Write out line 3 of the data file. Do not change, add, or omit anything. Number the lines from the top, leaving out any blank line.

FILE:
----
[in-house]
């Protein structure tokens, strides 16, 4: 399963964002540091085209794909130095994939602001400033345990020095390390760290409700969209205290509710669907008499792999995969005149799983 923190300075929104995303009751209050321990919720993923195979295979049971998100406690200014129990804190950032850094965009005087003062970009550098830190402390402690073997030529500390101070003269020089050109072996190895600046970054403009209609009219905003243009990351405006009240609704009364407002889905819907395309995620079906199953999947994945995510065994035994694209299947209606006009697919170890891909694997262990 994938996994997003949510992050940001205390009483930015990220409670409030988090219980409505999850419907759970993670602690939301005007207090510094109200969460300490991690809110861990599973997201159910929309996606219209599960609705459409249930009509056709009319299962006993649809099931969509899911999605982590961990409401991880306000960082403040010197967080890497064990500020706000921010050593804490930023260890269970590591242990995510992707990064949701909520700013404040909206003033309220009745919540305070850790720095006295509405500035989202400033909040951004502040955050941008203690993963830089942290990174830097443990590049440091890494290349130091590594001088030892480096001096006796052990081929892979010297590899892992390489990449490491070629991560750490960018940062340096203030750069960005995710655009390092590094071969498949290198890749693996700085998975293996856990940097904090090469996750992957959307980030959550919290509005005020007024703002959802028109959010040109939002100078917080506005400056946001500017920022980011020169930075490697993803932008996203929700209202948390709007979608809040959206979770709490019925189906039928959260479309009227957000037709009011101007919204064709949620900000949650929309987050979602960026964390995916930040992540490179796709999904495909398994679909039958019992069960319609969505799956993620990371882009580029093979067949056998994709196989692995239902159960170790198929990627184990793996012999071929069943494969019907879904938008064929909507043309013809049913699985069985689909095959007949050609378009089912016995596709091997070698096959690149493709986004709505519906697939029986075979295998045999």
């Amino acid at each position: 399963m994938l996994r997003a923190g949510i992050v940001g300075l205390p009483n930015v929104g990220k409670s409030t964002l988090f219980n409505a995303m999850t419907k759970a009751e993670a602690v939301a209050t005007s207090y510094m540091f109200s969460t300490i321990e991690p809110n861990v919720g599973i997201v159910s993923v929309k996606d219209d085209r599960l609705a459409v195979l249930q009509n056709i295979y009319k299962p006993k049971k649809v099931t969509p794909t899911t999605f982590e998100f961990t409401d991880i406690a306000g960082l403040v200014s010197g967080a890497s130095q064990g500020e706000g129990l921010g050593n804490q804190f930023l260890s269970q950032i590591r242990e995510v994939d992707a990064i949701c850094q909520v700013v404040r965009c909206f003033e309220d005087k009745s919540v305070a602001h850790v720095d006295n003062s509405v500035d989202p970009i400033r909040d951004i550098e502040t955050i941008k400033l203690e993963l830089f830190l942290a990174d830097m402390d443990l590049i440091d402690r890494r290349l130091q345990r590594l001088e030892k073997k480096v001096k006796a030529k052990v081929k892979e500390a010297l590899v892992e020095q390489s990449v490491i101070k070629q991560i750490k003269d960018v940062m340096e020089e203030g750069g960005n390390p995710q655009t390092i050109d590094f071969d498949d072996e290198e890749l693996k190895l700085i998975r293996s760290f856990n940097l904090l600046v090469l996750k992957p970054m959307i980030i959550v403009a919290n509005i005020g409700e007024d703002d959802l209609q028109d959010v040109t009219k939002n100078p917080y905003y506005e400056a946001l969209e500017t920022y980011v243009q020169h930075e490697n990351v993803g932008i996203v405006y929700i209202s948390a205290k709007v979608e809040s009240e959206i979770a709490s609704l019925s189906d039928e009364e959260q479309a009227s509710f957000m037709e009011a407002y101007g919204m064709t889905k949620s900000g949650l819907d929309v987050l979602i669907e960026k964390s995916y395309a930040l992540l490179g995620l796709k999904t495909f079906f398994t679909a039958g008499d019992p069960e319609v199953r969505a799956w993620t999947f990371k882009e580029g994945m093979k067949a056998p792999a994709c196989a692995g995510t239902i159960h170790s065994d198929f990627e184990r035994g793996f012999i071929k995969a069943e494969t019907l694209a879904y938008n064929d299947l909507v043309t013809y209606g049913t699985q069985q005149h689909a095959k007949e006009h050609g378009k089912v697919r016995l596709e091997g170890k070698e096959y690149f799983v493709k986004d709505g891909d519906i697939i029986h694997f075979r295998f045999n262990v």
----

């Amino acid at each position: 399963m994938l996994r997003a923190g949510i992050v940001g300075l205390p009483n930015v929104g990220k409670s409030t964002l988090f219980n409505a995303m999850t419907k759970a009751e993670a602690v939301a209050t005007s207090y510094m540091f109200s969460t300490i321990e991690p809110n861990v919720g599973i997201v159910s993923v929309k996606d219209d085209r599960l609705a459409v195979l249930q009509n056709i295979y009319k299962p006993k049971k649809v099931t969509p794909t899911t999605f982590e998100f961990t409401d991880i406690a306000g960082l403040v200014s010197g967080a890497s130095q064990g500020e706000g129990l921010g050593n804490q804190f930023l260890s269970q950032i590591r242990e995510v994939d992707a990064i949701c850094q909520v700013v404040r965009c909206f003033e309220d005087k009745s919540v305070a602001h850790v720095d006295n003062s509405v500035d989202p970009i400033r909040d951004i550098e502040t955050i941008k400033l203690e993963l830089f830190l942290a990174d830097m402390d443990l590049i440091d402690r890494r290349l130091q345990r590594l001088e030892k073997k480096v001096k006796a030529k052990v081929k892979e500390a010297l590899v892992e020095q390489s990449v490491i101070k070629q991560i750490k003269d960018v940062m340096e020089e203030g750069g960005n390390p995710q655009t390092i050109d590094f071969d498949d072996e290198e890749l693996k190895l700085i998975r293996s760290f856990n940097l904090l600046v090469l996750k992957p970054m959307i980030i959550v403009a919290n509005i005020g409700e007024d703002d959802l209609q028109d959010v040109t009219k939002n100078p917080y905003y506005e400056a946001l969209e500017t920022y980011v243009q020169h930075e490697n990351v993803g932008i996203v405006y929700i209202s948390a205290k709007v979608e809040s009240e959206i979770a709490s609704l019925s189906d039928e009364e959260q479309a009227s509710f957000m037709e009011a407002y101007g919204m064709t889905k949620s900000g949650l819907d929309v987050l979602i669907e960026k964390s995916y395309a930040l992540l490179g995620l796709k999904t495909f079906f398994t679909a039958g008499d019992p069960e319609v199953r969505a799956w993620t999947f990371k882009e580029g994945m093979k067949a056998p792999a994709c196989a692995g995510t239902i159960h170790s065994d198929f990627e184990r035994g793996f012999i071929k995969a069943e494969t019907l694209a879904y938008n064929d299947l909507v043309t013809y209606g049913t699985q069985q005149h689909a095959k007949e006009h050609g378009k089912v697919r016995l596709e091997g170890k070698e096959y690149f799983v493709k986004d709505g891909d519906i697939i029986h694997f075979r295998f045999n262990v």